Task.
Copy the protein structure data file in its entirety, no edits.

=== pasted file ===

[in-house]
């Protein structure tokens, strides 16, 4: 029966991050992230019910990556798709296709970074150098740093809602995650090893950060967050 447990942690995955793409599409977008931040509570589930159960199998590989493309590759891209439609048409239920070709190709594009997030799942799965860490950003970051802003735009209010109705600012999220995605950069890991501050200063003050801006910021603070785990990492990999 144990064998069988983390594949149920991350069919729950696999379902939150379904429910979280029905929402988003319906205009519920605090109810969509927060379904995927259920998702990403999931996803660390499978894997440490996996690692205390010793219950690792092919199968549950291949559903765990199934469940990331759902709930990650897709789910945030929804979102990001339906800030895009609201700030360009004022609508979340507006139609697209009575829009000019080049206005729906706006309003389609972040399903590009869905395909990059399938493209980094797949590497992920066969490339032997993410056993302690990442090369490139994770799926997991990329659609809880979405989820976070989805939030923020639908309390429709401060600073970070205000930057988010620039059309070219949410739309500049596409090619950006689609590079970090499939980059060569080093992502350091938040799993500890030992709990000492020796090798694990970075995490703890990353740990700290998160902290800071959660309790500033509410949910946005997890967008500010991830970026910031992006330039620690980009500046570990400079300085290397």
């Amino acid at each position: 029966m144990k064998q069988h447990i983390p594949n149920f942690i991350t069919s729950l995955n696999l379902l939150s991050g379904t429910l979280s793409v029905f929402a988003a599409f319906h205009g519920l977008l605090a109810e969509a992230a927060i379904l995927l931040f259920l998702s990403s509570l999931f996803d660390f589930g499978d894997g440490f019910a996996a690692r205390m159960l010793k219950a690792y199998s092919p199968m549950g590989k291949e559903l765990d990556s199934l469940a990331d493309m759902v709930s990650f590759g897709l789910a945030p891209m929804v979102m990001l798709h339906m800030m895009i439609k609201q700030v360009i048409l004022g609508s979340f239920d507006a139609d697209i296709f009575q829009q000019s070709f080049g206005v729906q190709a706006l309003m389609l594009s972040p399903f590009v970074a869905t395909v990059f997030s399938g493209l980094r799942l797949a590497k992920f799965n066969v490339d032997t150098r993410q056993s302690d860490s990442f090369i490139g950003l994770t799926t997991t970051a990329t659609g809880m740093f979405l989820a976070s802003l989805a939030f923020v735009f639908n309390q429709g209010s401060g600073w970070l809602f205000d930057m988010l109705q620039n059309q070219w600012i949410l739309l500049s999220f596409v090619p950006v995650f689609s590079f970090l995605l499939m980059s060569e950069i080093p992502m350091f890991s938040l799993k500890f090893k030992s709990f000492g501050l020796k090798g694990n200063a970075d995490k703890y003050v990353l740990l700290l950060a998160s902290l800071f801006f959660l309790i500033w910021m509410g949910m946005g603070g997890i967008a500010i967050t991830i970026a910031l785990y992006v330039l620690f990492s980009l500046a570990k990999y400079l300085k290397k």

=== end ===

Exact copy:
[in-house]
């Protein structure tokens, strides 16, 4: 029966991050992230019910990556798709296709970074150098740093809602995650090893950060967050 447990942690995955793409599409977008931040509570589930159960199998590989493309590759891209439609048409239920070709190709594009997030799942799965860490950003970051802003735009209010109705600012999220995605950069890991501050200063003050801006910021603070785990990492990999 144990064998069988983390594949149920991350069919729950696999379902939150379904429910979280029905929402988003319906205009519920605090109810969509927060379904995927259920998702990403999931996803660390499978894997440490996996690692205390010793219950690792092919199968549950291949559903765990199934469940990331759902709930990650897709789910945030929804979102990001339906800030895009609201700030360009004022609508979340507006139609697209009575829009000019080049206005729906706006309003389609972040399903590009869905395909990059399938493209980094797949590497992920066969490339032997993410056993302690990442090369490139994770799926997991990329659609809880979405989820976070989805939030923020639908309390429709401060600073970070205000930057988010620039059309070219949410739309500049596409090619950006689609590079970090499939980059060569080093992502350091938040799993500890030992709990000492020796090798694990970075995490703890990353740990700290998160902290800071959660309790500033509410949910946005997890967008500010991830970026910031992006330039620690980009500046570990400079300085290397």
């Amino acid at each position: 029966m144990k064998q069988h447990i983390p594949n149920f942690i991350t069919s729950l995955n696999l379902l939150s991050g379904t429910l979280s793409v029905f929402a988003a599409f319906h205009g519920l977008l605090a109810e969509a992230a927060i379904l995927l931040f259920l998702s990403s509570l999931f996803d660390f589930g499978d894997g440490f019910a996996a690692r205390m159960l010793k219950a690792y199998s092919p199968m549950g590989k291949e559903l765990d990556s199934l469940a990331d493309m759902v709930s990650f590759g897709l789910a945030p891209m929804v979102m990001l798709h339906m800030m895009i439609k609201q700030v360009i048409l004022g609508s979340f239920d507006a139609d697209i296709f009575q829009q000019s070709f080049g206005v729906q190709a706006l309003m389609l594009s972040p399903f590009v970074a869905t395909v990059f997030s399938g493209l980094r799942l797949a590497k992920f799965n066969v490339d032997t150098r993410q056993s302690d860490s990442f090369i490139g950003l994770t799926t997991t970051a990329t659609g809880m740093f979405l989820a976070s802003l989805a939030f923020v735009f639908n309390q429709g209010s401060g600073w970070l809602f205000d930057m988010l109705q620039n059309q070219w600012i949410l739309l500049s999220f596409v090619p950006v995650f689609s590079f970090l995605l499939m980059s060569e950069i080093p992502m350091f890991s938040l799993k500890f090893k030992s709990f000492g501050l020796k090798g694990n200063a970075d995490k703890y003050v990353l740990l700290l950060a998160s902290l800071f801006f959660l309790i500033w910021m509410g949910m946005g603070g997890i967008a500010i967050t991830i970026a910031l785990y992006v330039l620690f990492s980009l500046a570990k990999y400079l300085k290397k």